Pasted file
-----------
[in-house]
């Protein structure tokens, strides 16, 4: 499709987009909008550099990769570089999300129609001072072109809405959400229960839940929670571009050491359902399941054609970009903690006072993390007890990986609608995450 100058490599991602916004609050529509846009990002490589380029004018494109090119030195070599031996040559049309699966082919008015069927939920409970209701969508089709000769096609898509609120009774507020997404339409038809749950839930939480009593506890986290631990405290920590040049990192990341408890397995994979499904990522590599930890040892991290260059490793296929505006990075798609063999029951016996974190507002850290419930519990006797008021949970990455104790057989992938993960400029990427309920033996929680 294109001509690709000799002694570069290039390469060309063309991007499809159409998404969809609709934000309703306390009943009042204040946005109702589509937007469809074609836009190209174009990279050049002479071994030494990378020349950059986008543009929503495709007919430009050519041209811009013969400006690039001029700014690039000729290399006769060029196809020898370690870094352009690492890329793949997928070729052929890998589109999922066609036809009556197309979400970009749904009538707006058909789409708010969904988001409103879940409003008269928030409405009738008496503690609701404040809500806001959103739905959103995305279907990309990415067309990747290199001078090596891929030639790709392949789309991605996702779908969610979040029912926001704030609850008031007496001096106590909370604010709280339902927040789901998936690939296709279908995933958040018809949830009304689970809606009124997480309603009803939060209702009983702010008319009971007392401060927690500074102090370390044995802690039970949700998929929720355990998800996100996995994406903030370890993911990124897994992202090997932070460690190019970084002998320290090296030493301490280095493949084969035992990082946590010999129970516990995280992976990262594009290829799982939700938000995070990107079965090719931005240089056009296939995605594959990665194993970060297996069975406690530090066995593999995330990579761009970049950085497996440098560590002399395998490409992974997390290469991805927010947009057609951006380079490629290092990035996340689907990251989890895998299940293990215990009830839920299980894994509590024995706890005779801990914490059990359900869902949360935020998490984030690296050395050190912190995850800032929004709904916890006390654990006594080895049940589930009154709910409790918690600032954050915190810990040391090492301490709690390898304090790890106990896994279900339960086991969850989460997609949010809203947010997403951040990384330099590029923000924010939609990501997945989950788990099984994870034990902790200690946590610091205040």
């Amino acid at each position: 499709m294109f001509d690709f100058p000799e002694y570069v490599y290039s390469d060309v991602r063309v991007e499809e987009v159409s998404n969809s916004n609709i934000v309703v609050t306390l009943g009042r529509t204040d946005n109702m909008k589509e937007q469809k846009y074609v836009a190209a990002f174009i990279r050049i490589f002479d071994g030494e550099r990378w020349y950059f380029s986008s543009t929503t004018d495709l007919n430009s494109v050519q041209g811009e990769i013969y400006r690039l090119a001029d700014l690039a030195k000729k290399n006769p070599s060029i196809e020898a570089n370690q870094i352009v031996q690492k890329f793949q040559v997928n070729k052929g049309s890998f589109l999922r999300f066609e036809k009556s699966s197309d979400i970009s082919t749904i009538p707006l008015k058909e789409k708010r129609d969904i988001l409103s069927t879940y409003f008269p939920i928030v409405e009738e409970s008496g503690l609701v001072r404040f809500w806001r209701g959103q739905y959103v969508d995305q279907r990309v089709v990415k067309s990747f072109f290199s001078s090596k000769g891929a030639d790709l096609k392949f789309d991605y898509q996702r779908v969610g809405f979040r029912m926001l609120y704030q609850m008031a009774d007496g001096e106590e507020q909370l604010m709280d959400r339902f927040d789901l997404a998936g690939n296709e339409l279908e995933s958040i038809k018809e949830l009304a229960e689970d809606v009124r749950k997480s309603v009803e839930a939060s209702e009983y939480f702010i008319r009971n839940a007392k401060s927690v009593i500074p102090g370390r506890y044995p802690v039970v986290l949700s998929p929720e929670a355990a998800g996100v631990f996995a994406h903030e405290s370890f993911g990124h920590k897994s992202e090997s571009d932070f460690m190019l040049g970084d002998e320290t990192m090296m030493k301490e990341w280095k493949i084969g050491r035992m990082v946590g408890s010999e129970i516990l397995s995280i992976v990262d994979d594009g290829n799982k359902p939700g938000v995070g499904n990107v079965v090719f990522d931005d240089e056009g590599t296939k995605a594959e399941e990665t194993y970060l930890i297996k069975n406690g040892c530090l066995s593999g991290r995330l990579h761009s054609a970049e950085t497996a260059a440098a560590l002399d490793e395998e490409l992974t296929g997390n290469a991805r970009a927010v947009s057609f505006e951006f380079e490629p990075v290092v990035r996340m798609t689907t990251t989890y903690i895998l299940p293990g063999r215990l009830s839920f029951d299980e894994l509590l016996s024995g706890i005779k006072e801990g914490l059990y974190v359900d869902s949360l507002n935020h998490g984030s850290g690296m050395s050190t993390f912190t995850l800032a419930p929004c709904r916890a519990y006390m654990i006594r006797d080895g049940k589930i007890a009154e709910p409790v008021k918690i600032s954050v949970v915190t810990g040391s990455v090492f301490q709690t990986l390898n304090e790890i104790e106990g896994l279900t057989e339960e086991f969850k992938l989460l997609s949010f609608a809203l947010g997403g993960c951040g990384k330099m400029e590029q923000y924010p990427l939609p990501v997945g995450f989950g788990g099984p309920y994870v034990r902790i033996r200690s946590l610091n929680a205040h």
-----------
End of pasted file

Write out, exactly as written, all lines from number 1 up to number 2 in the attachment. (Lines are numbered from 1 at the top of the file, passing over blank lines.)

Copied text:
[in-house]
């Protein structure tokens, strides 16, 4: 499709987009909008550099990769570089999300129609001072072109809405959400229960839940929670571009050491359902399941054609970009903690006072993390007890990986609608995450 100058490599991602916004609050529509846009990002490589380029004018494109090119030195070599031996040559049309699966082919008015069927939920409970209701969508089709000769096609898509609120009774507020997404339409038809749950839930939480009593506890986290631990405290920590040049990192990341408890397995994979499904990522590599930890040892991290260059490793296929505006990075798609063999029951016996974190507002850290419930519990006797008021949970990455104790057989992938993960400029990427309920033996929680 294109001509690709000799002694570069290039390469060309063309991007499809159409998404969809609709934000309703306390009943009042204040946005109702589509937007469809074609836009190209174009990279050049002479071994030494990378020349950059986008543009929503495709007919430009050519041209811009013969400006690039001029700014690039000729290399006769060029196809020898370690870094352009690492890329793949997928070729052929890998589109999922066609036809009556197309979400970009749904009538707006058909789409708010969904988001409103879940409003008269928030409405009738008496503690609701404040809500806001959103739905959103995305279907990309990415067309990747290199001078090596891929030639790709392949789309991605996702779908969610979040029912926001704030609850008031007496001096106590909370604010709280339902927040789901998936690939296709279908995933958040018809949830009304689970809606009124997480309603009803939060209702009983702010008319009971007392401060927690500074102090370390044995802690039970949700998929929720355990998800996100996995994406903030370890993911990124897994992202090997932070460690190019970084002998320290090296030493301490280095493949084969035992990082946590010999129970516990995280992976990262594009290829799982939700938000995070990107079965090719931005240089056009296939995605594959990665194993970060297996069975406690530090066995593999995330990579761009970049950085497996440098560590002399395998490409992974997390290469991805927010947009057609951006380079490629290092990035996340689907990251989890895998299940293990215990009830839920299980894994509590024995706890005779801990914490059990359900869902949360935020998490984030690296050395050190912190995850800032929004709904916890006390654990006594080895049940589930009154709910409790918690600032954050915190810990040391090492301490709690390898304090790890106990896994279900339960086991969850989460997609949010809203947010997403951040990384330099590029923000924010939609990501997945989950788990099984994870034990902790200690946590610091205040």